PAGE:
Please join us in welcoming the twelve new PhD students joining the Department of English and Comparative Literature this fall! Below you will find their names and research interests:
Anna Blackburn researches the relationship between fear, colonialism, and the Gothic genre. She is interested in how eighteenth- and nineteenth-century British texts use Gothic conventions to stoke fear of colonized peoples as well as how more recent postcolonial texts reclaim these conventions to criticize colonialism. Blackburn has studied the role of spirituality in the colonial and postcolonial Gothic, including British portrayals of Obeah and other Afro-Caribbean spiritualities.
Emma Bradford specializes in early modern literature. Bradford’s research focuses on representations and negotiations of status and identity on the early modern stage.
Kyle Cunningham studies contemporary American literature. He is primarily interested in understanding our contemporary culture and, precisely, the position of cultural expression within it: by what processes and under what ideological pressures are cultures shaped and reshaped, and how does culture both respond to and condition individual acts of expression, be they aesthetic in nature or otherwise?
Jenny Horton focuses on bodily rhetorics and rhetorics of health and medicine. Horton is particularly interested in the language surrounding the treatment of mental and physical health disorders affecting women and the related ways in which women use writing to assert autonomy in literary and popular culture contexts, such as on social media.
Shelby Jackson focuses on Rhetoric and Composition. Primarily, she works to develop interdisciplinary pedagogical research on writing transfer with an emphasis on first-year composition practices. Years as a student of literature led to Shelby’s passion for British Romanticism, especially the work of Blake. During her graduate studies, she developed an interest in Blake’s use of the Bible and concentrated on how biblical notions manifest and evolve in his writings and philosophies.
Rene Marzuk is interested in exploring continuities across languages and cultures. Murzuk is particularly intrigued by literary articulations of marginalized identities and by literary instances of emergence, widely defined. He is drawn to intertextual approaches that reveal the production of knowledge as a collective endeavor spanning times, cultures, and disciplines.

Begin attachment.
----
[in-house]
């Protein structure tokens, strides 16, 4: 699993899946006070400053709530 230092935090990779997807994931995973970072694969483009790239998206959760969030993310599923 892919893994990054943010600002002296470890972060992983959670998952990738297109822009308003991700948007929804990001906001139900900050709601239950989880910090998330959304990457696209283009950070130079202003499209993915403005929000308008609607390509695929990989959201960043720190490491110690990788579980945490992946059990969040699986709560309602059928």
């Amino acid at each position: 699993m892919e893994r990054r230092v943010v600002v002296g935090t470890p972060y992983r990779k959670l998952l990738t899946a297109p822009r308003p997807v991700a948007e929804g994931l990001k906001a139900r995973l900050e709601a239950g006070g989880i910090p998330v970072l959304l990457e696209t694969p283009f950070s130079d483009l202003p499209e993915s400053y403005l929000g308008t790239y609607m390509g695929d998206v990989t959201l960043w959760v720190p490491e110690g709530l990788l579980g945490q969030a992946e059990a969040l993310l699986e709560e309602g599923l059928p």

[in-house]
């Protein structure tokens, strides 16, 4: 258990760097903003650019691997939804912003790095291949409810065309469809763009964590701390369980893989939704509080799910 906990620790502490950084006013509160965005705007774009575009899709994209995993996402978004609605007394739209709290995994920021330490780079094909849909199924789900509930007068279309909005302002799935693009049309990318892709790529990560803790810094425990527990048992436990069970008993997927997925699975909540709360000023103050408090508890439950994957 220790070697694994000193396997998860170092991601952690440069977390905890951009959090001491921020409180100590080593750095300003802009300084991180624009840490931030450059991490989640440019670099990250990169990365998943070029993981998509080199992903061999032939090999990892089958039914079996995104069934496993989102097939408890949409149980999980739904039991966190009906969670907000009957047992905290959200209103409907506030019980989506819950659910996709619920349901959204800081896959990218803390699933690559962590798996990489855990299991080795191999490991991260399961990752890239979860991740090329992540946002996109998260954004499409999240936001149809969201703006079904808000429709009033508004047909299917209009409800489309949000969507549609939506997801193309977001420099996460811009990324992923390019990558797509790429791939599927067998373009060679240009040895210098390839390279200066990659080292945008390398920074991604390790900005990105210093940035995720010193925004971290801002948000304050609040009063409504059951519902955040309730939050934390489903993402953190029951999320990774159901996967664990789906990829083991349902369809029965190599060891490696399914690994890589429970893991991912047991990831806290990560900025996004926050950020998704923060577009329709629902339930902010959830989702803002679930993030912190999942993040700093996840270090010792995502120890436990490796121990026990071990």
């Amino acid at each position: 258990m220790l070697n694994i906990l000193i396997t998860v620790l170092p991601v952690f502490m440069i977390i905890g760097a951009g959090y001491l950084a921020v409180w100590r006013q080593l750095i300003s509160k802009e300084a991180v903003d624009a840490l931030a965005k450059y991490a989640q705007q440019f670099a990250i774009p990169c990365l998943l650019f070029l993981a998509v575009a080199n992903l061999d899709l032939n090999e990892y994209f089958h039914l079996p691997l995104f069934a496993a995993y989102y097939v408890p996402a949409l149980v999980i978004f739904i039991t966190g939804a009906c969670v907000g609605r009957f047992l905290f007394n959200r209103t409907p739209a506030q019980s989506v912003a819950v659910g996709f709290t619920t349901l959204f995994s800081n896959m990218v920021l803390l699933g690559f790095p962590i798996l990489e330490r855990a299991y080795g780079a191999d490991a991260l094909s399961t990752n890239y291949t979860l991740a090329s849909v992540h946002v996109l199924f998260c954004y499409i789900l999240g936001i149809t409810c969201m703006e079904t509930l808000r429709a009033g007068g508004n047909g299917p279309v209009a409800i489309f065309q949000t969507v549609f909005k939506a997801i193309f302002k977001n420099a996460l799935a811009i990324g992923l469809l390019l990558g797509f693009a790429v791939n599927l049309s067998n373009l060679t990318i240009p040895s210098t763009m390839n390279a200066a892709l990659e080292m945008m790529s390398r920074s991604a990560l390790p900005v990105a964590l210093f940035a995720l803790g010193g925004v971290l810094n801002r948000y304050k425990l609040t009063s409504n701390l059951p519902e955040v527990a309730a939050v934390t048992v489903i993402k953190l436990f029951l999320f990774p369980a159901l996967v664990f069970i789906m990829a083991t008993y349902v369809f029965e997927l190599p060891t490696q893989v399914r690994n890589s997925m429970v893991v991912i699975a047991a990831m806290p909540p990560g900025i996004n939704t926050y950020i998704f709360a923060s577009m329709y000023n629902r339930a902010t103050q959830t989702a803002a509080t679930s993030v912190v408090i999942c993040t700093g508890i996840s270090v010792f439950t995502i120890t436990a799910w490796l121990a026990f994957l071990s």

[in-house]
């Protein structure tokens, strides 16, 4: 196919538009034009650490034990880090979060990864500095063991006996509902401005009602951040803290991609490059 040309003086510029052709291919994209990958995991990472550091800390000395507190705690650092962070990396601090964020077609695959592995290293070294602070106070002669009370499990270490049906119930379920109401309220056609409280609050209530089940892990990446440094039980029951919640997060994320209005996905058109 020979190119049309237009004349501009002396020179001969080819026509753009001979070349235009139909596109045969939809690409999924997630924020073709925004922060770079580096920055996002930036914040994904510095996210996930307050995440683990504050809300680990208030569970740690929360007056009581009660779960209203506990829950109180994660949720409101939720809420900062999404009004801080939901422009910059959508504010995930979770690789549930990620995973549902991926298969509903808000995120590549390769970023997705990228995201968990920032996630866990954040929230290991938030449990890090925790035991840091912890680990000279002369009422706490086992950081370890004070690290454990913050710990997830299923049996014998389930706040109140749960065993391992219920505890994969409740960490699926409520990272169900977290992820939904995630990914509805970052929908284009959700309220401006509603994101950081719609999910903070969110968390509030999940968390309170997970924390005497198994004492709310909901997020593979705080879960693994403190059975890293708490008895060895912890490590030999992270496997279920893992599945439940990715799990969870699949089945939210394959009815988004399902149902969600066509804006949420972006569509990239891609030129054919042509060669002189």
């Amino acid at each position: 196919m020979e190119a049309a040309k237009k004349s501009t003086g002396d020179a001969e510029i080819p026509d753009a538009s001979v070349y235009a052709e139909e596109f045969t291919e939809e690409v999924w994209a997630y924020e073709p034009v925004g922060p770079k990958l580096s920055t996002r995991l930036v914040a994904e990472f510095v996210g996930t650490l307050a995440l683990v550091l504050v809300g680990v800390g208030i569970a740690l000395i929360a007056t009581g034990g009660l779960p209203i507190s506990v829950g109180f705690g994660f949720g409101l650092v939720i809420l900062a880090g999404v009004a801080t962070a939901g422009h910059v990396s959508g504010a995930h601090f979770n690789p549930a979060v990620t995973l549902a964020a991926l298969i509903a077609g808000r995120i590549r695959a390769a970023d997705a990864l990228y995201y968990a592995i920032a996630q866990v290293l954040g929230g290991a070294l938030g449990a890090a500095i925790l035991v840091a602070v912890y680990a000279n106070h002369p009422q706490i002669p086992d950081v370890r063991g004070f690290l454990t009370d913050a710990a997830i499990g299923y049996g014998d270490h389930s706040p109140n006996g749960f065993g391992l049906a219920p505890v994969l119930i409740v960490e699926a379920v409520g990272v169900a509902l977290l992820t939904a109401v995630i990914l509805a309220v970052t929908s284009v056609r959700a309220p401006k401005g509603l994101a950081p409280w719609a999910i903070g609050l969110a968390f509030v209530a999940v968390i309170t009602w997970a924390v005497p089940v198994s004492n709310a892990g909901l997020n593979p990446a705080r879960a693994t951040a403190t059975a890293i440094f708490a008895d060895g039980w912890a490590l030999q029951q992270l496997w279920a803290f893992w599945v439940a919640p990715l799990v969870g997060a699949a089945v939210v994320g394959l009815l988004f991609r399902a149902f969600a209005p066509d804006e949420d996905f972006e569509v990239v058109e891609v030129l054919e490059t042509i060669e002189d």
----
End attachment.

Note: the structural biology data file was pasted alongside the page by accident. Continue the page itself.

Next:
Maggie Miller is interested in prosody and the poetic imagination of the sixteenth and seventeenth centuries, particularly expressions of theological and philosophical ideas and aesthetics in the poetry of Milton, Donne, Spenser, Vaughan, Herbert, and others. Apart from this focus, Miller enjoys the work of Dostoevsky, O’Connor, Hardy, and many other thinkers in whose work the human condition unites or collides with Logos.
Satoshi Ohnishi studies the relationship between 19th-century American literature and visual media including the camera obscura and the daguerreotype. Also, Ohnishi is currently interested in the representation of aging in American literature and African American literature.
X. Ramos-Lara is primarily interested in the construction of racialized queer identities in performance spaces, especially the American ballroom and drag scenes, as they feature in documentary, literature, and television. She is also interested in viewing HIV as a performing subject in AIDS-era American literature.
Emily Singeisen has taught courses and developed curriculum in literature, film, and classical reception in English literature and popular culture. She is a graduate of the Masters of Liberal Arts program at the University of Pennsylvania where her research concentrations included the ancient novel and its reception, gender and queer theory, and psychoanalysis. Her published work has examined the formation of gendered subjectivity in the ancient novel through the framework of Freud’s female Oedipus complex, and she continues to investigate the ways in which contemporary theory might enrich our reading of ancient literature.
Madison Storrs is interested in the intersections of literature, botany, and art of the long 19th century in Britain. In particular, she considers how women incorporated botanical studies into their writing and art practices. She is also interested in British Romanticism, ecocriticism, ontology, aesthetics, design, and visual culture.
Alex Story explores how trauma, mental illness, and suicide affect intrafamilial and interpersonal relationships. Working with representations of the American generational family in popular media, Story examines the ways by which narrative-based signifying practices in contemporary American culture harness generic discourses of horror and its adjacent genres to reify interpersonal trauma through depictions of extreme violence and negative affect.